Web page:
6. This is a perfect example for why patent trolls should be able to be held liable for the costs of fighting them. Roose should be forced to repay the costs for fighting his bogus trademark, especially since he damn well knew there was prior art.

      1. This isn’t an example of patent trolling though. I mean, the guy’s a complete jackass, but he filed for a trademark, was awarded it, and defended it more or less according to trademark law.

        Imagine if a big company like Microsoft or Apple could go after some guy with a trademark, and if they won, he had to pay their legal expenses. As an small business, they bankrupt you.Aside from the guy being a jackass, the real problem is USPTO — they made an obvious mistake that they even acknowledged, and yet they still forced her to go through all that expensive additional work. They should be the ones picking up the tab.

        1. I meant the trademark equivalent of a patent troll; this guy took an already-in-use generic term and trademarked it in order to force all competition from the market. If a small business slides a trademark for “web browser” past the USPTO, and MS/Apple/Mozilla/whoever bankrupt them, then good – they deserve it for trying to use the TM system for extortion. That is exactly what happened here, and being forced to pay for the legal fees to defend against his bogus, malicious, extortionist, fraudulently-registered trademark is the least of what he deserves.

          1. If you can show bad faith in obtaining or enforcing a patent or trademark,  both patent trolls and trademark trolls can be held liable for the costs of fighting them (attorney’s fees).  This doesn’t solve the problem, because you still have to front the money to fight it (or find a lawyer willing to take it on pro bono or on contingency,) and you still have to collect it once it has been awarded.  You can also get awards/sanctions for dilatory and bad faith legal tactics.  Ali may be awarded $30k in attorney’s fees, but she has to collect it, which will be another legal battle.  And if the troll files for bankruptcy, this is an unsecured claim so she would likely only get pennies on the dollar because she has to wait in line behind any secured creditors.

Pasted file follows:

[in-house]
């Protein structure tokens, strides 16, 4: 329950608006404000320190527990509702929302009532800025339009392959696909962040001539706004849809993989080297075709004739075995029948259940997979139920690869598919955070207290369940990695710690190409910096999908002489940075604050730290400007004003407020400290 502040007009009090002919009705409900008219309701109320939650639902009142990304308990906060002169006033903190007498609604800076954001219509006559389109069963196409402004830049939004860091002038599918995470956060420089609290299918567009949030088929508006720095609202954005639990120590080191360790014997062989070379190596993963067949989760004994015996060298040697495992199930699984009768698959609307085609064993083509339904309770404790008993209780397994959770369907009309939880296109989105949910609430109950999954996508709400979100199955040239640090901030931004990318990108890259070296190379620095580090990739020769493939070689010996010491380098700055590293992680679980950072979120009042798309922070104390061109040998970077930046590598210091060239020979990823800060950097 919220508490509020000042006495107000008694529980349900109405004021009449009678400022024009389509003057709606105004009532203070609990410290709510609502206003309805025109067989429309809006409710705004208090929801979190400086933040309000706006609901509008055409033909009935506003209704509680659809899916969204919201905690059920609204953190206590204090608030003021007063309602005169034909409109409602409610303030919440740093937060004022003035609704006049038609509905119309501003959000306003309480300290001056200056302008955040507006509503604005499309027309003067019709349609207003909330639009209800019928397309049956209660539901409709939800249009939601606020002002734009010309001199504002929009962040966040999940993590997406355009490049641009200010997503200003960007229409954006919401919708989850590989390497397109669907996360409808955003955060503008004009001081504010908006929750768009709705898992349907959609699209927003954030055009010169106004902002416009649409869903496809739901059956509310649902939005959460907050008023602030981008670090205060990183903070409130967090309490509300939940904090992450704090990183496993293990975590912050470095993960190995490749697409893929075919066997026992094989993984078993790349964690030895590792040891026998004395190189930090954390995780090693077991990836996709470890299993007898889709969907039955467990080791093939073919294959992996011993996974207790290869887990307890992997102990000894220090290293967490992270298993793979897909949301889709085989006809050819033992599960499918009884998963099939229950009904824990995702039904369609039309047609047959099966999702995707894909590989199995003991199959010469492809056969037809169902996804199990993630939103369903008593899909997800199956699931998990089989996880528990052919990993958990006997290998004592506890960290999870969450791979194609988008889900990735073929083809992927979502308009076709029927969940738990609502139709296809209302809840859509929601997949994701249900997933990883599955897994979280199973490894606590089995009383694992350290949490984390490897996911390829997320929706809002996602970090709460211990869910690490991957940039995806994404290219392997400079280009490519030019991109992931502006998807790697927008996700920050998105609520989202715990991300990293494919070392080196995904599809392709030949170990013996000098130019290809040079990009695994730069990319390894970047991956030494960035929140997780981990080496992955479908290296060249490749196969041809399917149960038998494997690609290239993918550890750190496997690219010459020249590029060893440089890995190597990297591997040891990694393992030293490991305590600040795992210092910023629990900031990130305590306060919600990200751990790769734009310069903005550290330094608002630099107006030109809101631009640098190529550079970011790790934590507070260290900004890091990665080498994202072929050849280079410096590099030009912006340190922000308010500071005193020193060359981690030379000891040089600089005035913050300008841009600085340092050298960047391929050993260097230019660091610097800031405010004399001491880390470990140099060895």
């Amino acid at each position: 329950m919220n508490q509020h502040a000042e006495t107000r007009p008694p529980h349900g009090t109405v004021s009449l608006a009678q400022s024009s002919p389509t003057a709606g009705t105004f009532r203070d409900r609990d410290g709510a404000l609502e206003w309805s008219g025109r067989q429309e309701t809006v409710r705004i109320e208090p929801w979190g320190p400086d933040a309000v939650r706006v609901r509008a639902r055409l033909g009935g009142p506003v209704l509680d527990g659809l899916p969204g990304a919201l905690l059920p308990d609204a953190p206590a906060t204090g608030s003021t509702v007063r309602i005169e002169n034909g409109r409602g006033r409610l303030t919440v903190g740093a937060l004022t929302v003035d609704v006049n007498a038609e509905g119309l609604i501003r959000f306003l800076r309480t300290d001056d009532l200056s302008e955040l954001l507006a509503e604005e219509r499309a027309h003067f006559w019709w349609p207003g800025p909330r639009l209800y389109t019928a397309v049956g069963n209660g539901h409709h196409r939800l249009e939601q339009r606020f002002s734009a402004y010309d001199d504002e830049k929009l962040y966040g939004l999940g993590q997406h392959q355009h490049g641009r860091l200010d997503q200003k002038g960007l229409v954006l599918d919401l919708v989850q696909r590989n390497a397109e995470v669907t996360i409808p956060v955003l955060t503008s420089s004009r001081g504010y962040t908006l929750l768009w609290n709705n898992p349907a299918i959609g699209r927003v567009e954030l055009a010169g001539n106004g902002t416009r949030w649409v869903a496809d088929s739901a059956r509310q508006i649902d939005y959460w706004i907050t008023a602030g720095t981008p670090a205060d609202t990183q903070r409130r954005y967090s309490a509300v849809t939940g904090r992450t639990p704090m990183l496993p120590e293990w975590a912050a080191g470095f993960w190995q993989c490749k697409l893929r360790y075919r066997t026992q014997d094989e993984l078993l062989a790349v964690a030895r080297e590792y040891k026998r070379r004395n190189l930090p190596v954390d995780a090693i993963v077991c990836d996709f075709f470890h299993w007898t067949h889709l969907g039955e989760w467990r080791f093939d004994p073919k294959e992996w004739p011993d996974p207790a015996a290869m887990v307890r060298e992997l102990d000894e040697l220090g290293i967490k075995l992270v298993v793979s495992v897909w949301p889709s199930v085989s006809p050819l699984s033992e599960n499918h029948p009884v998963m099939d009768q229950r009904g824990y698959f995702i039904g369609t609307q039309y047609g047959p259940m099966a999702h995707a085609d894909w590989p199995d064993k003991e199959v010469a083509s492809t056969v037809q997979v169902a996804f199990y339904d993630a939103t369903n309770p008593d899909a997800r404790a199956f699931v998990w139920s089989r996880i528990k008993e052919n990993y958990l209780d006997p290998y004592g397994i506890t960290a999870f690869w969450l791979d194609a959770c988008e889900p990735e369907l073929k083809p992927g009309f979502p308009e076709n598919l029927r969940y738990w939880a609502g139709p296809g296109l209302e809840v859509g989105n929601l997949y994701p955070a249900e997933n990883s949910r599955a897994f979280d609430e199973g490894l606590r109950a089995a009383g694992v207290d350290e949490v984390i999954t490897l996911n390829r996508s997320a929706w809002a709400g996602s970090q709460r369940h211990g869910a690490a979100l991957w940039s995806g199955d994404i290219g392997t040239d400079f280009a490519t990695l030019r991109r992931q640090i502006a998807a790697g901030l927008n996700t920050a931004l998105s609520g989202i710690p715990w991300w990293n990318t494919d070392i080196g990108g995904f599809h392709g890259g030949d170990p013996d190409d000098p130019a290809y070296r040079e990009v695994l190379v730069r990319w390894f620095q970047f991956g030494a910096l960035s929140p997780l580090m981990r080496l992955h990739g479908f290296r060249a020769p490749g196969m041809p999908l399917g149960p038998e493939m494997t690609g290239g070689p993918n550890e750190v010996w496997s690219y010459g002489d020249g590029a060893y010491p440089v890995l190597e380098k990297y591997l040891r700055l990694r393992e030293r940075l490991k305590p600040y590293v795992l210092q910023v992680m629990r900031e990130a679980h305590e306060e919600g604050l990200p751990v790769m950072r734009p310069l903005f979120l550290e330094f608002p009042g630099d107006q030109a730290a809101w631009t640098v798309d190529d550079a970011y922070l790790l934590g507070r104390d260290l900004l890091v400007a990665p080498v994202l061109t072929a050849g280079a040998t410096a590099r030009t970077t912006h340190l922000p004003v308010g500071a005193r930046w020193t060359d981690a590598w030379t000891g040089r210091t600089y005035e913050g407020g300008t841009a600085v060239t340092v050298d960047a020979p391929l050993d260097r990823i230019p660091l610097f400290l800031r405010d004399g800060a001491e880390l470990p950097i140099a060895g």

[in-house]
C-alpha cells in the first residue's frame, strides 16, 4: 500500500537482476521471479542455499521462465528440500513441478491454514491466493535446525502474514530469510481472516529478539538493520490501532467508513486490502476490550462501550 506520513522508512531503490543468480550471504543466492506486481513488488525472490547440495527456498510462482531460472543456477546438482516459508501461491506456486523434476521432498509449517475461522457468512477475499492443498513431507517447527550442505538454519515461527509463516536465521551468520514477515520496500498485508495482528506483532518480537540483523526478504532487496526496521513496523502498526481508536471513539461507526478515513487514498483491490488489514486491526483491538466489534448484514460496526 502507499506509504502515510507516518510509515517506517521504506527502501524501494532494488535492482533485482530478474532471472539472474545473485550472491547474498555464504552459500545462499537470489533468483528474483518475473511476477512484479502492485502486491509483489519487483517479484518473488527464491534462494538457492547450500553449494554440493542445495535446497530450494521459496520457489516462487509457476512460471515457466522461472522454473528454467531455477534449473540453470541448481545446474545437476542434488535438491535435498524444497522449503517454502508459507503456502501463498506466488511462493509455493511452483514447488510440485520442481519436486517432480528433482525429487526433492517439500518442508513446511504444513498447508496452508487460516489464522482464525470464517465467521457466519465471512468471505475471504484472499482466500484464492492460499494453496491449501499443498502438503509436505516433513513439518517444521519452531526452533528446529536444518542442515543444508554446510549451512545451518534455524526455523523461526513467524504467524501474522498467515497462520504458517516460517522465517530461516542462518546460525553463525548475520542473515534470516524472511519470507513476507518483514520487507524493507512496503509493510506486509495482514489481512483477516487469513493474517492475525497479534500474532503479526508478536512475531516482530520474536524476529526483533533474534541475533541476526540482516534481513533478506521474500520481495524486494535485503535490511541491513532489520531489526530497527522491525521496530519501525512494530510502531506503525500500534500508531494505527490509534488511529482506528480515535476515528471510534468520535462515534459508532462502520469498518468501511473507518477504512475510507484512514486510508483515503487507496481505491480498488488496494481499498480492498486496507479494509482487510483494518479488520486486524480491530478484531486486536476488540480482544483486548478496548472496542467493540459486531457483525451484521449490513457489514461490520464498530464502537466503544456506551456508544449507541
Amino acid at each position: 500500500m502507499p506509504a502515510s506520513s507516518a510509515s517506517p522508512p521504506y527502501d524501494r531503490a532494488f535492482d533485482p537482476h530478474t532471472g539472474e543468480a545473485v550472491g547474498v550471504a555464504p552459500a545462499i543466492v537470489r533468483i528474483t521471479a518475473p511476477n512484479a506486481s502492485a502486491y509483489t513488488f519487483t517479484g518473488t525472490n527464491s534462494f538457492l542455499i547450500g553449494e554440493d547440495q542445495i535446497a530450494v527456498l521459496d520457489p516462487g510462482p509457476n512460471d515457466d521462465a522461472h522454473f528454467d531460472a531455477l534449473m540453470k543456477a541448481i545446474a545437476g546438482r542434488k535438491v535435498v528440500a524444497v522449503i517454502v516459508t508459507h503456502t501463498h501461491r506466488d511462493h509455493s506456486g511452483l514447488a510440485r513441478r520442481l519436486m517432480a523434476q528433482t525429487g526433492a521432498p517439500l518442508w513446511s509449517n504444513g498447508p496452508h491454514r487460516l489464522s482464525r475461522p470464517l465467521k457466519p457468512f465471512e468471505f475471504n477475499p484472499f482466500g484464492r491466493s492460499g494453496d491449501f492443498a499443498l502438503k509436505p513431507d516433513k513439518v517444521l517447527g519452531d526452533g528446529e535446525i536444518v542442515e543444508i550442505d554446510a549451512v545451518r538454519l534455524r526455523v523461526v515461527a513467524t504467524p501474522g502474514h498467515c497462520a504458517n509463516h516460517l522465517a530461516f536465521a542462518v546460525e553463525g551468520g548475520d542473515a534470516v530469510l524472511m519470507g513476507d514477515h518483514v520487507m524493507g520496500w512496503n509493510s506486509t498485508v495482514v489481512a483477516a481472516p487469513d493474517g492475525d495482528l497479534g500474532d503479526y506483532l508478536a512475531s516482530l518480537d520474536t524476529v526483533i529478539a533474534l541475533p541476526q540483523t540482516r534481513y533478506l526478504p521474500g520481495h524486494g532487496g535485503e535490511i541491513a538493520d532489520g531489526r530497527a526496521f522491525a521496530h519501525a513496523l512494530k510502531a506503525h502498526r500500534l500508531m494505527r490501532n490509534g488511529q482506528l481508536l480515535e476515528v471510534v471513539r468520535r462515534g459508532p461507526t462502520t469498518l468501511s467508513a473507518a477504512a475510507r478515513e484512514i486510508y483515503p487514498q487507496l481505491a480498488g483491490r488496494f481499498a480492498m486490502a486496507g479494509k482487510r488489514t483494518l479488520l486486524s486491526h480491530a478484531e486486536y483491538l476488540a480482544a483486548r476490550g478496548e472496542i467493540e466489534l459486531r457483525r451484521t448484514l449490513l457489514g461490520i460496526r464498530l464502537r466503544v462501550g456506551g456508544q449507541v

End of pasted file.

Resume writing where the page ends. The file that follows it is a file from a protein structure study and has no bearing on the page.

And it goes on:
The system still has a lot of problems, but all of the comments saying “it should be like this” are generally describing the way things already are. 

    7. Somewhere there’s a Schumpeterian angle; here this normal-lookin’ twentysomething can pound 100oz. of fine Belgian or Non-Belgian beer or ale in a hour, and sing to all these people who can also (try to) throw that long tail down. Maybe they’re all 7’9″ or do MoCap for League Of Legends to burn it off; maybe she grows extra livers.

    8. I thought that if a case like this was unsuccessful, the plaintiff, (Mr. Asshat) would have to pay the defendant’s court & lawyer fees. No? Wouldn’t that prevent a lot of these frivolous lawsuits?

      What about the USPTO who’s cock-up allowed all this to happen, would she now be free to go after them for her expenses?

      1.  You are correct, but only if she proved he was acting in bad faith. Here is a good article about this: http://www.panitchlaw.com/documents/2006-1102-DRI-Article-on-Awards-of-Attorney-Fees-to-Prevailing-Parties-in-Trademark-Cases.pdf  And of course, then she has to collect which, judging from this article, is going to result in more attorney’s fees and she will get pennies on the dollar if he seeks bankruptcy.

        The USPTO is probably off the hook.  The federal government cannot be sued by a citizen unless it has waived sovereign immunity or consented to the suit.  The only places I know of that the government has waived immunity are for torts (e.g. assault, false imprisonment,) or breach of contract.  Average errors during the course of duty are exactly the kind of things sovereign immunity are meant to protect against.